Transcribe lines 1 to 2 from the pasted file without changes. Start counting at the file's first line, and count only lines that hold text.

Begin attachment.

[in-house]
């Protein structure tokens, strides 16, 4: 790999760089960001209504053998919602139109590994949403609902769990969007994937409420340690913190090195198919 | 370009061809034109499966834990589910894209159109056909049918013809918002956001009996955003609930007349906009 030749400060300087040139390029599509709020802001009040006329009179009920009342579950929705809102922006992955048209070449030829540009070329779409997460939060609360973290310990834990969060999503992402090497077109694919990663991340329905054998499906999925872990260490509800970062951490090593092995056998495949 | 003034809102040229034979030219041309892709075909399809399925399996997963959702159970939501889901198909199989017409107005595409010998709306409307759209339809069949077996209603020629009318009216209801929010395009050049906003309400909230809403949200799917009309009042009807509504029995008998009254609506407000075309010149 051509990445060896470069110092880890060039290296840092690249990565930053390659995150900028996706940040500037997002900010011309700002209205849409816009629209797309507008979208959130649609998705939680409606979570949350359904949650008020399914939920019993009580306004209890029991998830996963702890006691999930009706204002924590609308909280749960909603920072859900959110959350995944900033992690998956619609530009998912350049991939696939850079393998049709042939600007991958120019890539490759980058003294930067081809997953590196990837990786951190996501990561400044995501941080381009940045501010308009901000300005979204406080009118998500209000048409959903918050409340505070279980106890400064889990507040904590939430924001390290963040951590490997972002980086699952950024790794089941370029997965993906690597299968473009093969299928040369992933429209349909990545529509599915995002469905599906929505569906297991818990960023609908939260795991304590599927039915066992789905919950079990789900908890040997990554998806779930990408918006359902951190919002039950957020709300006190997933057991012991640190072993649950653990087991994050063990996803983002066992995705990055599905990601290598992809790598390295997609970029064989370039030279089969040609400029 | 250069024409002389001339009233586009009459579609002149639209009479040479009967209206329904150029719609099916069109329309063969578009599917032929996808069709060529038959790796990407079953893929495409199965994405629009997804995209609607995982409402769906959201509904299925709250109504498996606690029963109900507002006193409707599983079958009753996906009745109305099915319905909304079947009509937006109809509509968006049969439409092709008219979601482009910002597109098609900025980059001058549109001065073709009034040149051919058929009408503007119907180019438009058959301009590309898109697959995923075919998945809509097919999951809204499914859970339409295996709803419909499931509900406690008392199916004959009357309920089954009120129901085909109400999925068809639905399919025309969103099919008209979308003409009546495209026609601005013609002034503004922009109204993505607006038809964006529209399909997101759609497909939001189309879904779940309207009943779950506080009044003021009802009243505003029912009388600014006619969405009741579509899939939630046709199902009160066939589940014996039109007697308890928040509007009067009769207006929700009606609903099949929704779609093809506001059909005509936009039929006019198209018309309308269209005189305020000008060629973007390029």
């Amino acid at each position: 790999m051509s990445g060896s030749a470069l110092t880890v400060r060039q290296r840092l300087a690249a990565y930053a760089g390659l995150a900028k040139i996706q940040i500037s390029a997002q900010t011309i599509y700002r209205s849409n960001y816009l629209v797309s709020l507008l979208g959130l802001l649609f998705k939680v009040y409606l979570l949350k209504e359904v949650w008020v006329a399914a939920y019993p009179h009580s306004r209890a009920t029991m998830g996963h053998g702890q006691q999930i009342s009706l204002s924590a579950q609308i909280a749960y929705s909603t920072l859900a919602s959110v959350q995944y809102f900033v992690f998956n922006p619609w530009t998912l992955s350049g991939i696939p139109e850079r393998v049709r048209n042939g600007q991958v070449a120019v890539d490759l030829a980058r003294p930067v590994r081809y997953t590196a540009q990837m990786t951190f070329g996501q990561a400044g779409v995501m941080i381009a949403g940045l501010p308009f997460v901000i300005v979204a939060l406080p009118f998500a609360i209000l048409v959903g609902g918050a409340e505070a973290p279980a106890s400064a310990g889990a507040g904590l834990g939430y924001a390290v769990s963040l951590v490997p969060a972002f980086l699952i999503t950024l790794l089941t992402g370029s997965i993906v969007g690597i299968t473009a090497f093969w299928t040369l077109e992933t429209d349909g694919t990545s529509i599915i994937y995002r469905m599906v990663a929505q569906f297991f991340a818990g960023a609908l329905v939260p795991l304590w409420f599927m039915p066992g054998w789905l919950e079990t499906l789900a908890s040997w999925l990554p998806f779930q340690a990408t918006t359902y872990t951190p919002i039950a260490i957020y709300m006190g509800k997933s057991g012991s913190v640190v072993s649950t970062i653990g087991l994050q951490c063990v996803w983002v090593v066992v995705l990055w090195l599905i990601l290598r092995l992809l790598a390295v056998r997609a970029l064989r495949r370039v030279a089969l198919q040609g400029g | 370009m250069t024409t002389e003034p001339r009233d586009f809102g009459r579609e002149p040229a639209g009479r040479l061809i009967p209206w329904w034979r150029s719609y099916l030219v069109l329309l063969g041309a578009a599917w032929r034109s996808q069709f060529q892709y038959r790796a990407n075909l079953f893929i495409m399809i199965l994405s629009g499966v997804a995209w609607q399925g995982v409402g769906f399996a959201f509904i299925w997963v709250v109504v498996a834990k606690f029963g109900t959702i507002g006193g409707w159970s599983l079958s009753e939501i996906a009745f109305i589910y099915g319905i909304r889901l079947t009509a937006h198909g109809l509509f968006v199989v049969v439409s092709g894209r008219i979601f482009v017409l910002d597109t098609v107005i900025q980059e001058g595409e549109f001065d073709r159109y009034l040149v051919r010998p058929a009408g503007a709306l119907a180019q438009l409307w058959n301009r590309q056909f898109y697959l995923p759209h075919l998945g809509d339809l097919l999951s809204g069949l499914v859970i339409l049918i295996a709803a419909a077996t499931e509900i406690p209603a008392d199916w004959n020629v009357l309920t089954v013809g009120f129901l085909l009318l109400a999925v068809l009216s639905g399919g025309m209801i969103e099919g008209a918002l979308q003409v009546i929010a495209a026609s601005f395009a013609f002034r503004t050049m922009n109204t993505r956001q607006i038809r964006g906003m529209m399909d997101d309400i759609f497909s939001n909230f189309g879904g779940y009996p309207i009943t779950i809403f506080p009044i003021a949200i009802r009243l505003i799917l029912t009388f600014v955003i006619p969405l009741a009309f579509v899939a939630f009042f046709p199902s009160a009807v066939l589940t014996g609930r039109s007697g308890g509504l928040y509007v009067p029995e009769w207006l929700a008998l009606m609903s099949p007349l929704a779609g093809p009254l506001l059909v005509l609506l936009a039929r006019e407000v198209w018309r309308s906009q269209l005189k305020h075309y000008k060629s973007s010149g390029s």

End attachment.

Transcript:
[in-house]
């Protein structure tokens, strides 16, 4: 790999760089960001209504053998919602139109590994949403609902769990969007994937409420340690913190090195198919 | 370009061809034109499966834990589910894209159109056909049918013809918002956001009996955003609930007349906009 030749400060300087040139390029599509709020802001009040006329009179009920009342579950929705809102922006992955048209070449030829540009070329779409997460939060609360973290310990834990969060999503992402090497077109694919990663991340329905054998499906999925872990260490509800970062951490090593092995056998495949 | 003034809102040229034979030219041309892709075909399809399925399996997963959702159970939501889901198909199989017409107005595409010998709306409307759209339809069949077996209603020629009318009216209801929010395009050049906003309400909230809403949200799917009309009042009807509504029995008998009254609506407000075309010149 051509990445060896470069110092880890060039290296840092690249990565930053390659995150900028996706940040500037997002900010011309700002209205849409816009629209797309507008979208959130649609998705939680409606979570949350359904949650008020399914939920019993009580306004209890029991998830996963702890006691999930009706204002924590609308909280749960909603920072859900959110959350995944900033992690998956619609530009998912350049991939696939850079393998049709042939600007991958120019890539490759980058003294930067081809997953590196990837990786951190996501990561400044995501941080381009940045501010308009901000300005979204406080009118998500209000048409959903918050409340505070279980106890400064889990507040904590939430924001390290963040951590490997972002980086699952950024790794089941370029997965993906690597299968473009093969299928040369992933429209349909990545529509599915995002469905599906929505569906297991818990960023609908939260795991304590599927039915066992789905919950079990789900908890040997990554998806779930990408918006359902951190919002039950957020709300006190997933057991012991640190072993649950653990087991994050063990996803983002066992995705990055599905990601290598992809790598390295997609970029064989370039030279089969040609400029 | 250069024409002389001339009233586009009459579609002149639209009479040479009967209206329904150029719609099916069109329309063969578009599917032929996808069709060529038959790796990407079953893929495409199965994405629009997804995209609607995982409402769906959201509904299925709250109504498996606690029963109900507002006193409707599983079958009753996906009745109305099915319905909304079947009509937006109809509509968006049969439409092709008219979601482009910002597109098609900025980059001058549109001065073709009034040149051919058929009408503007119907180019438009058959301009590309898109697959995923075919998945809509097919999951809204499914859970339409295996709803419909499931509900406690008392199916004959009357309920089954009120129901085909109400999925068809639905399919025309969103099919008209979308003409009546495209026609601005013609002034503004922009109204993505607006038809964006529209399909997101759609497909939001189309879904779940309207009943779950506080009044003021009802009243505003029912009388600014006619969405009741579509899939939630046709199902009160066939589940014996039109007697308890928040509007009067009769207006929700009606609903099949929704779609093809506001059909005509936009039929006019198209018309309308269209005189305020000008060629973007390029």